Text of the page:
–2) Your next church will be different. A friend of mine went to a new church and soon noticed something: “We have the same people here,  just with different names.” There’s something to that, that all churches are alike in many ways. But they are also vastly different. Each congregation is like your children–resembling each other, but individuals with their own personalities.

–3) The lessons learned in this church will make you a better pastor and stronger preacher for the next.

–4) You will have some great joys and hard times in every church you ever serve. It goes with the territory. In fact, when times are the toughest, you will often do your very best work for the Savior.

Some churches will offer more joys than headaches, but the spiritual migraines are part of the picture.

After all, if pastoring people, leading churches, managing a staff, and preaching sermons was easy, the Lord would not have to “call” people to do it. He would have to turn applicants away.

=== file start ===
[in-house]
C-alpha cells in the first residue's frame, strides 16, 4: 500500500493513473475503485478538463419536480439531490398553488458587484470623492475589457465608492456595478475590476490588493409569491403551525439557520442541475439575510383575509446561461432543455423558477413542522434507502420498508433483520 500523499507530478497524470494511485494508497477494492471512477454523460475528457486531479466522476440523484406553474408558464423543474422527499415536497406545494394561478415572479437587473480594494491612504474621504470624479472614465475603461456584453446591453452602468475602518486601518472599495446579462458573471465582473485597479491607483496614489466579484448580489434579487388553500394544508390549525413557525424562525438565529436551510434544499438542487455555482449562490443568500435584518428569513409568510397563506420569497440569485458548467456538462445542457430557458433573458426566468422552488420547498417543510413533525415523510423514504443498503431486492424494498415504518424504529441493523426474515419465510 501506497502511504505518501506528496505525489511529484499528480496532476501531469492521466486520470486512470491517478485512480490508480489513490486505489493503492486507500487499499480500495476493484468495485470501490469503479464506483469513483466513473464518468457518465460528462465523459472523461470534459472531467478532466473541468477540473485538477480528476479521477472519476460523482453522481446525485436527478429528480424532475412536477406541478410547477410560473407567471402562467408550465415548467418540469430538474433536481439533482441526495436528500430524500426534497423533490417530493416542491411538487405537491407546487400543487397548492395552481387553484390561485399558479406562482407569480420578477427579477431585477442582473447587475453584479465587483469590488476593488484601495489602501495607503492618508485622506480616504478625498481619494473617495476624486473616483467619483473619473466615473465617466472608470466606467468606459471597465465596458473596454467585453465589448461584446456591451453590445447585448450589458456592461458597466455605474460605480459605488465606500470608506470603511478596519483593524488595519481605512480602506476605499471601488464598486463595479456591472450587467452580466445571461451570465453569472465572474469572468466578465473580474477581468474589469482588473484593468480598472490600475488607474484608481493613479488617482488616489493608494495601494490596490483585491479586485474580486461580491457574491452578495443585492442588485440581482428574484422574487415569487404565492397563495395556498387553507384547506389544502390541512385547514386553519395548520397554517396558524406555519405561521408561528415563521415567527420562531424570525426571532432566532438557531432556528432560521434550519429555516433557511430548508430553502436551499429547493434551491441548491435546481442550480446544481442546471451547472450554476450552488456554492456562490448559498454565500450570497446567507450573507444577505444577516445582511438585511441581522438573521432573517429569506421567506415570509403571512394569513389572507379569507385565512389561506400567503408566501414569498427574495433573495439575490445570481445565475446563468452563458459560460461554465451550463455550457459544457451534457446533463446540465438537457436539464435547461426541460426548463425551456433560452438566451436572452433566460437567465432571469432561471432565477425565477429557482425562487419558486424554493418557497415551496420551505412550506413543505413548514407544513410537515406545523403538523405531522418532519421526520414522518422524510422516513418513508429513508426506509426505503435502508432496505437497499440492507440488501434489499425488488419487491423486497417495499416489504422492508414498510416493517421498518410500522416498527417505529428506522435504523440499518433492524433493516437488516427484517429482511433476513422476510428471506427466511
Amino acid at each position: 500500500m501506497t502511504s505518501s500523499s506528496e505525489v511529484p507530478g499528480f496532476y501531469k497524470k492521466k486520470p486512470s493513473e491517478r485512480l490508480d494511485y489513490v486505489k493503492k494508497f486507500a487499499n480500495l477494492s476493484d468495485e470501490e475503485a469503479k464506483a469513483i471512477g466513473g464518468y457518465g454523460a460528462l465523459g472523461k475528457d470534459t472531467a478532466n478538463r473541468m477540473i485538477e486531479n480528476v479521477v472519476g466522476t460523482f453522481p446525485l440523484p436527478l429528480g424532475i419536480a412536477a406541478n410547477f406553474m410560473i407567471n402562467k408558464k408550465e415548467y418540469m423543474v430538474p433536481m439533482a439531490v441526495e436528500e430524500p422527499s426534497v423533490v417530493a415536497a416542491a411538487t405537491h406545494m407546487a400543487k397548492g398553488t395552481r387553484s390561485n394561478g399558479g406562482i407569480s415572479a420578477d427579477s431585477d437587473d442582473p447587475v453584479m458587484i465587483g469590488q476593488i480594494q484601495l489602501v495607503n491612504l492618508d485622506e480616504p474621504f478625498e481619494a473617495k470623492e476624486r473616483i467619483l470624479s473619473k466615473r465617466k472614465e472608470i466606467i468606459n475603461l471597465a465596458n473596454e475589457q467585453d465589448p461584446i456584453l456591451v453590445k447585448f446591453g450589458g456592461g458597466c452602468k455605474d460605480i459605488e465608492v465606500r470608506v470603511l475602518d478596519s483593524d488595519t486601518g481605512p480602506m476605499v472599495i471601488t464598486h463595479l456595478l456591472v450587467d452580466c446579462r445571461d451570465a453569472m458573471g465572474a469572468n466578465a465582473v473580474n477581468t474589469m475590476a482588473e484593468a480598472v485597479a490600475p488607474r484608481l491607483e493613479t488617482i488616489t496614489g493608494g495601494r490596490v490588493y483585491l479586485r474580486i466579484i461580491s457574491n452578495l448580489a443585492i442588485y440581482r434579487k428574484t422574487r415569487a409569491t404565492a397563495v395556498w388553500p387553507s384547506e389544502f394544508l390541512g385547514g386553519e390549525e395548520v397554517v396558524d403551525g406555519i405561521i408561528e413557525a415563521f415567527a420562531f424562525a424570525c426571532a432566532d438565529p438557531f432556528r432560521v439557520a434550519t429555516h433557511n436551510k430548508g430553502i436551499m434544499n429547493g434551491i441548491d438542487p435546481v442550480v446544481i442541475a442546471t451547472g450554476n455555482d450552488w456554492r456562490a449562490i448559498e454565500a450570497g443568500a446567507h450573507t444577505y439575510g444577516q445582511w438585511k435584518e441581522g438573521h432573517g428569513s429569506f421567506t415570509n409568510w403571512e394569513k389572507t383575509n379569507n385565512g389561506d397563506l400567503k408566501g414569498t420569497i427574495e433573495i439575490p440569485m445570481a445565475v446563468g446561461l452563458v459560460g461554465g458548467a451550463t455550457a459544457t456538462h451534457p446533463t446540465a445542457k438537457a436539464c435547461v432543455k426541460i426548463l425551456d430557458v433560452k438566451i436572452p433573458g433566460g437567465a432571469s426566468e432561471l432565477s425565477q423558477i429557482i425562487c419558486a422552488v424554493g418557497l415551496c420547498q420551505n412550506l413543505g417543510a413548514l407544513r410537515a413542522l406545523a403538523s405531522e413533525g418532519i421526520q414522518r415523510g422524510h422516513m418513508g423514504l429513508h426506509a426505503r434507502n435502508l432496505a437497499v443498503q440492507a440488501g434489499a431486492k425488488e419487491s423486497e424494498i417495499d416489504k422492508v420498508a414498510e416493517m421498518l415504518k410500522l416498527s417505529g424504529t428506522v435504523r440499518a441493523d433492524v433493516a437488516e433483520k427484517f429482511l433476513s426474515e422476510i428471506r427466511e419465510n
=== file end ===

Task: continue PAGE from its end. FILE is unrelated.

It helps me to remember when the Lord called young Jeremiah into this work.

First, He said, “I have appointed you a prophet to the nations.”

Jeremiah was to preach to “the kings of Judah, to the princes, to its priests and to the people of the land.”

“Everywhere I send you, you will go, and all that I command you, you shall speak.”

Well, that doesn’t sound too bad, does it? You get to be a pastor to prominent people, be seen on television by the masses. This could be all right.

Second, He said, “I’m sending judgment on this nation. These people have forsaken me and are worshiping gods they have made with their own hands. And I’ve had it up to here.”